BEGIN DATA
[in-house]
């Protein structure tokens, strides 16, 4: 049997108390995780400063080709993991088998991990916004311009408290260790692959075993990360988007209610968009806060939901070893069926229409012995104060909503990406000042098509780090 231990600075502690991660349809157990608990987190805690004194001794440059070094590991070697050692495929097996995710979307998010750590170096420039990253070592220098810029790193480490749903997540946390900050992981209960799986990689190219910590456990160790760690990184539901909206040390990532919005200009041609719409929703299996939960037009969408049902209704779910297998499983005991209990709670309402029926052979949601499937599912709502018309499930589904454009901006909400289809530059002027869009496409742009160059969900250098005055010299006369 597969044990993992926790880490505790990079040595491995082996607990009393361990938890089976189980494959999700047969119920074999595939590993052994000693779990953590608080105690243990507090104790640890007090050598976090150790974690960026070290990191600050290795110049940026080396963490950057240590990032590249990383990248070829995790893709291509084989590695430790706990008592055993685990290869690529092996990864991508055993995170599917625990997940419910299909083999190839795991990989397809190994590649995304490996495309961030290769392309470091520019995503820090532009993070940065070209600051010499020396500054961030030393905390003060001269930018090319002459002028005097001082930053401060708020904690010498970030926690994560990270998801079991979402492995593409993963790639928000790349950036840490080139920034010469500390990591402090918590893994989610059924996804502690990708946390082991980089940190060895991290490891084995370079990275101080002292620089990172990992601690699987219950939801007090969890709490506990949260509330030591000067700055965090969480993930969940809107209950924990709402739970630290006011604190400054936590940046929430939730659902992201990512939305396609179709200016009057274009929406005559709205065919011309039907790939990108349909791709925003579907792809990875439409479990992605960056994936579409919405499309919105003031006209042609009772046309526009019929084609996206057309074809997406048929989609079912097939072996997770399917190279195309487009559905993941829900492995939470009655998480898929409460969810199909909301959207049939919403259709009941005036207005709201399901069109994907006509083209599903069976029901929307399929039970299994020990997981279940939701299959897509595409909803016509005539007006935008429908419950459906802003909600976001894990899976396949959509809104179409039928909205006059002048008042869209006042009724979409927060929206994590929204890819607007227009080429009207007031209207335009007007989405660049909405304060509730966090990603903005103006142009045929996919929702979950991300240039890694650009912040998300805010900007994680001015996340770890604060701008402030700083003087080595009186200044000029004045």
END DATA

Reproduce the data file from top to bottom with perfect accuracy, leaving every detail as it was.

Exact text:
[in-house]
């Protein structure tokens, strides 16, 4: 049997108390995780400063080709993991088998991990916004311009408290260790692959075993990360988007209610968009806060939901070893069926229409012995104060909503990406000042098509780090 231990600075502690991660349809157990608990987190805690004194001794440059070094590991070697050692495929097996995710979307998010750590170096420039990253070592220098810029790193480490749903997540946390900050992981209960799986990689190219910590456990160790760690990184539901909206040390990532919005200009041609719409929703299996939960037009969408049902209704779910297998499983005991209990709670309402029926052979949601499937599912709502018309499930589904454009901006909400289809530059002027869009496409742009160059969900250098005055010299006369 597969044990993992926790880490505790990079040595491995082996607990009393361990938890089976189980494959999700047969119920074999595939590993052994000693779990953590608080105690243990507090104790640890007090050598976090150790974690960026070290990191600050290795110049940026080396963490950057240590990032590249990383990248070829995790893709291509084989590695430790706990008592055993685990290869690529092996990864991508055993995170599917625990997940419910299909083999190839795991990989397809190994590649995304490996495309961030290769392309470091520019995503820090532009993070940065070209600051010499020396500054961030030393905390003060001269930018090319002459002028005097001082930053401060708020904690010498970030926690994560990270998801079991979402492995593409993963790639928000790349950036840490080139920034010469500390990591402090918590893994989610059924996804502690990708946390082991980089940190060895991290490891084995370079990275101080002292620089990172990992601690699987219950939801007090969890709490506990949260509330030591000067700055965090969480993930969940809107209950924990709402739970630290006011604190400054936590940046929430939730659902992201990512939305396609179709200016009057274009929406005559709205065919011309039907790939990108349909791709925003579907792809990875439409479990992605960056994936579409919405499309919105003031006209042609009772046309526009019929084609996206057309074809997406048929989609079912097939072996997770399917190279195309487009559905993941829900492995939470009655998480898929409460969810199909909301959207049939919403259709009941005036207005709201399901069109994907006509083209599903069976029901929307399929039970299994020990997981279940939701299959897509595409909803016509005539007006935008429908419950459906802003909600976001894990899976396949959509809104179409039928909205006059002048008042869209006042009724979409927060929206994590929204890819607007227009080429009207007031209207335009007007989405660049909405304060509730966090990603903005103006142009045929996919929702979950991300240039890694650009912040998300805010900007994680001015996340770890604060701008402030700083003087080595009186200044000029004045």